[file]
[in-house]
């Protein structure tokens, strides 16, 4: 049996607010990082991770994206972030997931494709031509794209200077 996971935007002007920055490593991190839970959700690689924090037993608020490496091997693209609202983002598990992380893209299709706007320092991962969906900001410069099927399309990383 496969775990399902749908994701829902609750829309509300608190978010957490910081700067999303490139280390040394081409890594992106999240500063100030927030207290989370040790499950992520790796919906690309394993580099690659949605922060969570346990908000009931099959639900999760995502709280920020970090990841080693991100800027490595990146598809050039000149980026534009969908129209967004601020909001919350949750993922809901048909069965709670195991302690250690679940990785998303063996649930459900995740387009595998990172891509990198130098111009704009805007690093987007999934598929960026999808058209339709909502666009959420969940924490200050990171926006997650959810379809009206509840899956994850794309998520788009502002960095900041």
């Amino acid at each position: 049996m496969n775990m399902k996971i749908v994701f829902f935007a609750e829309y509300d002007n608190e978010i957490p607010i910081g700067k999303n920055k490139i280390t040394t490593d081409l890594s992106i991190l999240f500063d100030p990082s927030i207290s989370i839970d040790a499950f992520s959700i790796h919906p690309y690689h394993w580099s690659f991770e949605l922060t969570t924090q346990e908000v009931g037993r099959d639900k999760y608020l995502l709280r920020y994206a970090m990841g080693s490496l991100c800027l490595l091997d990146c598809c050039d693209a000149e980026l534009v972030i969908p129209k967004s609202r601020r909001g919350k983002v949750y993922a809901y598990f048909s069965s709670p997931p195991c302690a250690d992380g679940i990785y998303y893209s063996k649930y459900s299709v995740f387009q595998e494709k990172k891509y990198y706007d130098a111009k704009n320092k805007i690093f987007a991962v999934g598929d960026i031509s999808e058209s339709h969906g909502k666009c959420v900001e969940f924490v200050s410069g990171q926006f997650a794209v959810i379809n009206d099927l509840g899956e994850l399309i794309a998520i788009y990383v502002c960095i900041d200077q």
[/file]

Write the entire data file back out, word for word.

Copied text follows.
[in-house]
């Protein structure tokens, strides 16, 4: 049996607010990082991770994206972030997931494709031509794209200077 996971935007002007920055490593991190839970959700690689924090037993608020490496091997693209609202983002598990992380893209299709706007320092991962969906900001410069099927399309990383 496969775990399902749908994701829902609750829309509300608190978010957490910081700067999303490139280390040394081409890594992106999240500063100030927030207290989370040790499950992520790796919906690309394993580099690659949605922060969570346990908000009931099959639900999760995502709280920020970090990841080693991100800027490595990146598809050039000149980026534009969908129209967004601020909001919350949750993922809901048909069965709670195991302690250690679940990785998303063996649930459900995740387009595998990172891509990198130098111009704009805007690093987007999934598929960026999808058209339709909502666009959420969940924490200050990171926006997650959810379809009206509840899956994850794309998520788009502002960095900041």
């Amino acid at each position: 049996m496969n775990m399902k996971i749908v994701f829902f935007a609750e829309y509300d002007n608190e978010i957490p607010i910081g700067k999303n920055k490139i280390t040394t490593d081409l890594s992106i991190l999240f500063d100030p990082s927030i207290s989370i839970d040790a499950f992520s959700i790796h919906p690309y690689h394993w580099s690659f991770e949605l922060t969570t924090q346990e908000v009931g037993r099959d639900k999760y608020l995502l709280r920020y994206a970090m990841g080693s490496l991100c800027l490595l091997d990146c598809c050039d693209a000149e980026l534009v972030i969908p129209k967004s609202r601020r909001g919350k983002v949750y993922a809901y598990f048909s069965s709670p997931p195991c302690a250690d992380g679940i990785y998303y893209s063996k649930y459900s299709v995740f387009q595998e494709k990172k891509y990198y706007d130098a111009k704009n320092k805007i690093f987007a991962v999934g598929d960026i031509s999808e058209s339709h969906g909502k666009c959420v900001e969940f924490v200050s410069g990171q926006f997650a794209v959810i379809n009206d099927l509840g899956e994850l399309i794309a998520i788009y990383v502002c960095i900041d200077q």